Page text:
FOREWORD: Previously on Dubem’s HIV story, click HERE to read.
‘One day, when the glory comes
It will be ours, it will be ours
Oh, one day, when the war is won
We will be sure, we will be sure
I watched the 2015 Hollywood award shows before seeing the movie, Selma, and so, I got to watch John Legend and Common’s performance of the movie soundtrack, Glory, before grasping the power of the Black Civil Rights Movement depicted in the film.
But this piece isn’t about all that. It’s about the lesson derived from a sense of hope and a strength of will.
I am Dubem, and I have being living with an awareness of my HIV Positive Status for three years.
The beginning of the three years was fraught with a lot of ups and downs. A few job offers went south. A relationship ended. A wave of depression set in. But then, I secured the love and unwavering support of my family. A couple of friends became my backbone. And I found the perfect excuse to eschew myself from the familial pressure of marriage. ‘Hey, mom, dad, remember how I’m HIV Positive? Well, I’d like to carry that cross alone for the rest of my life.’ The day I said the words to my parents and didn’t get a fight from them was one of the best days of my life. The cup of ‘settling down’ officially passed me over.
But that was not all the Lord blessed me with. You see, with my knowledge of my status came a determination to live right, to change anything that would pose a risk to my well-being. And that wasn’t just about safe sex. Where once I could skip breakfast and sometimes burn through the day on fuel provided by a lunch snack and a quick gulp of fruit juice at the end of the day before bed, I began to eat, really eat, and to eat well. Fruits and foods that was rich with all the nutrients. I didn’t eat to stay trim; I ate to stay nourished, even if that meant I gained a few pounds along the way. I exercised to keep the balance. I don’t smoke, so I was good there. I stopped drinking. I battled my depression more aggressively, because my counselor once said that a happy mind and a positive outlook go a long way in keeping a HIV patient from deteriorating. So I fought to stay above the darkness. I found more reasons to laugh. I sought joy in the little things.
And my efforts did not go unrewarded. I remember the first few appointments I had at the hospital, when my lab tests revealed that my CD4 count was in the neighbourhood of 380 – 450. This was in the time when the mandate held that for a HIV patient to be liable for treatment, his CD4 count would have to have fallen below 300.
I remember the appointment I had, when my CD4 count moved upward to 450, the doctor had stared at my file and said, “I don’t know why your previous doctors have been making you come for your appointments every three months. With your rate of improvement, it should be six months.”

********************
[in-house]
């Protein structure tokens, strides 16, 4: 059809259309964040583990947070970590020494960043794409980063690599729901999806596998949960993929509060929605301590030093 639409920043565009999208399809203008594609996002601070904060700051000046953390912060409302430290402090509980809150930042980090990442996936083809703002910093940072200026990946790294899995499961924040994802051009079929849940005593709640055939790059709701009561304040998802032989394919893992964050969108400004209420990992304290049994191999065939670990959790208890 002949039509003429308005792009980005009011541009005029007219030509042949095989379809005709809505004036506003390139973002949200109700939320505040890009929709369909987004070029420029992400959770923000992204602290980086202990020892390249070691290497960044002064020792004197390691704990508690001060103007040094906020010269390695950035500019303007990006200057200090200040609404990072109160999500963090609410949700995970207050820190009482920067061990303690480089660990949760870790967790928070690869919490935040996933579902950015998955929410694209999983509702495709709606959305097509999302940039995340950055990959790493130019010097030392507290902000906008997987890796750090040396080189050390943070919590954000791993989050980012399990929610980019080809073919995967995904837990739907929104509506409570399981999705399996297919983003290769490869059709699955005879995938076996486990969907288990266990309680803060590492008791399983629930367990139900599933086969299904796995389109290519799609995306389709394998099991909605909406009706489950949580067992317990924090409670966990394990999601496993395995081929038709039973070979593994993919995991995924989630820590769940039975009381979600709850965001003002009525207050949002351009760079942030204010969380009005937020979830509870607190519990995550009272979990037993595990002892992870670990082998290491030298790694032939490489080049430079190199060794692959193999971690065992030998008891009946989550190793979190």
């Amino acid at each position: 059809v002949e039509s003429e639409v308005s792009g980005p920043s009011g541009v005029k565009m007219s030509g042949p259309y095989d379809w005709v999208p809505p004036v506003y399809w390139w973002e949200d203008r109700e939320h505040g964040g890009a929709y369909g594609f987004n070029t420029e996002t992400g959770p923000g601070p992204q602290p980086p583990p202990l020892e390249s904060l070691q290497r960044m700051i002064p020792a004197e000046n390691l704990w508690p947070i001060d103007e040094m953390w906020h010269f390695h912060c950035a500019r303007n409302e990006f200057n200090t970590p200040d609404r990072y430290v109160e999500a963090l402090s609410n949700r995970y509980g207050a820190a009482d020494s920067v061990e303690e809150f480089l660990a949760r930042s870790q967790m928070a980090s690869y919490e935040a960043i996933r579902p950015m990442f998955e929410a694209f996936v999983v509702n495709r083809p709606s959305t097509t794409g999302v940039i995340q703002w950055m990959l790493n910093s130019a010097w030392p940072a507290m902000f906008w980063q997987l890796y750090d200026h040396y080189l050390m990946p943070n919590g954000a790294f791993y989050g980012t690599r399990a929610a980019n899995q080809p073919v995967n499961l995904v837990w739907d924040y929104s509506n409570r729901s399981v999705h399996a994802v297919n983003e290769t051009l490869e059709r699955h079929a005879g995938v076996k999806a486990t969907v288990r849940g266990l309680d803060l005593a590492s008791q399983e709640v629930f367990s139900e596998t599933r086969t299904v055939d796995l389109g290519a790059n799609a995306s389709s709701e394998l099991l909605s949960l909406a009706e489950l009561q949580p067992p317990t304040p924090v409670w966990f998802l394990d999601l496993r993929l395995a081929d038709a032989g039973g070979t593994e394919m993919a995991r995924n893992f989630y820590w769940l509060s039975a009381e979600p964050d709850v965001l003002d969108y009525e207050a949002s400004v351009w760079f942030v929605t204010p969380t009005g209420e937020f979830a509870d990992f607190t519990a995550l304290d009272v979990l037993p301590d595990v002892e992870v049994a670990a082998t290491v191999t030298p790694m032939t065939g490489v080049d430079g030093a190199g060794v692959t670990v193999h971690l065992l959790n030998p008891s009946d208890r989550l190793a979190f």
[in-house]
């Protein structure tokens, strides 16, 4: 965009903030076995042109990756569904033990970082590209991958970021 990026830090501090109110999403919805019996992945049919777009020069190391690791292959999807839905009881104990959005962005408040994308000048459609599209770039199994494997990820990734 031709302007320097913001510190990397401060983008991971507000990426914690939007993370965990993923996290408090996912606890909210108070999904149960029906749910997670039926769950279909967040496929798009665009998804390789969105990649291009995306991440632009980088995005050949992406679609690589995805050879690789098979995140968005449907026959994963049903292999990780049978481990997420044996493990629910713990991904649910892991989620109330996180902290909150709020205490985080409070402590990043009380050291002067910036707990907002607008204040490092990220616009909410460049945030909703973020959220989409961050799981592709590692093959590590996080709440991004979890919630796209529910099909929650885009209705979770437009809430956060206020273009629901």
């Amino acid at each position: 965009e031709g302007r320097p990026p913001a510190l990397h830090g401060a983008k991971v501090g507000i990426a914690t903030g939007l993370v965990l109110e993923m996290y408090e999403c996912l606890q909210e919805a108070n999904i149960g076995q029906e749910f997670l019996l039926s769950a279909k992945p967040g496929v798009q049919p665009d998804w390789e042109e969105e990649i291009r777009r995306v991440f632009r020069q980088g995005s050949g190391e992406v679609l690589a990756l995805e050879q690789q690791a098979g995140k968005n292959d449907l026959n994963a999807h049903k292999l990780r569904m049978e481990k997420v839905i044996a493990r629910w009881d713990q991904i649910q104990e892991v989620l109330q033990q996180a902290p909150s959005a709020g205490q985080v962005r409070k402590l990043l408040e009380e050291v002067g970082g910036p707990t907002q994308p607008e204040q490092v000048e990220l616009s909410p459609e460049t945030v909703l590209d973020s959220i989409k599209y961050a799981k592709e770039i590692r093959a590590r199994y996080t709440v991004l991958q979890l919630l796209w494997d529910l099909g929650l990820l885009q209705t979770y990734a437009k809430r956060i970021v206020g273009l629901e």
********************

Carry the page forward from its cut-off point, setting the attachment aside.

And so, the schedule of my visits to the hospital was reorganized.
On my appointment last year July, my doctor informed me of the change in the health mandate. The level of CD4 count that now determines suitability for medication had been increased from 300 to 500. “And you’re at 480 from your last test,” she said, flipping the pages on my patient file. “So, after today’s giving of blood samples, I’d like you to come in again in a week’s time for the lab result. If you’re still below 500, we’ll start you off immediately on your drugs. Hopefully though” – at this point, she permitted herself a small smile – “with your remarkable progress, you won’t need to be.”
I didn’t need to be. I returned in a week’s time to her amazement that in the last six months, my CD4 count had leaped from 480 to 670.
“What are you doing?” she asked me in slight wonder.
I shrugged, trying not to show how flush with relief and joy I was at the news. I have a friend who is on medication, and I’m intimately familiar with how nasty those drugs were being to him. And so, I was signed off to return in February this year. I did, and after another breezy session with the consultant and then the lab scientist, who had come to know me as the guy whose veins refuse to cooperate with her needles, I left with another July date on my appointment card.
So, it therefore came as a mild surprise two weeks ago, when a lady who identified herself as a staff of the Military Hospital in Yaba (my hospital) called me. After the initial verifications of both our identities, she went on to tell me about this new US-funded and organized research program called AFRICOS. It was a research that involved the participation of both HIV Positive and Negative individuals, and for the HIV Positive people, they were working their way down a selected list from their patient files, and I’d made the cut. She urged me to come in and speak to the doctor-in-charge about the study and my intended participation, and if I didn’t like it, I was free to decline.
I agreed and got scheduled for an appointment the following Monday. I forgot to take permission off work for that Monday, and when the lady called me, she was none too pleased to learn that I wouldn’t come in that day. (I think she believed I really wasn’t interested and was just messing with her. Lol)
Anyway, I was penned down for Wednesday. This time, I made it. I got to see the doctor who explained the research extensively to me. Basically, I’d still be on the same appointment regimen as I already was, except I’d be giving both my blood and sputum samples for testing. And they wouldn’t just be working the HIV angle on me anymore, but an entire array of ailments; and any discovery of the most exotic ones would get me instant medication. Plus, I’d be apprised of more of my medical details, more than just an awareness of my CD4 count. Oh, and of course, for all my troubles at every appointment, I’d be fed with brunch and handed a token allowance of N1, 500.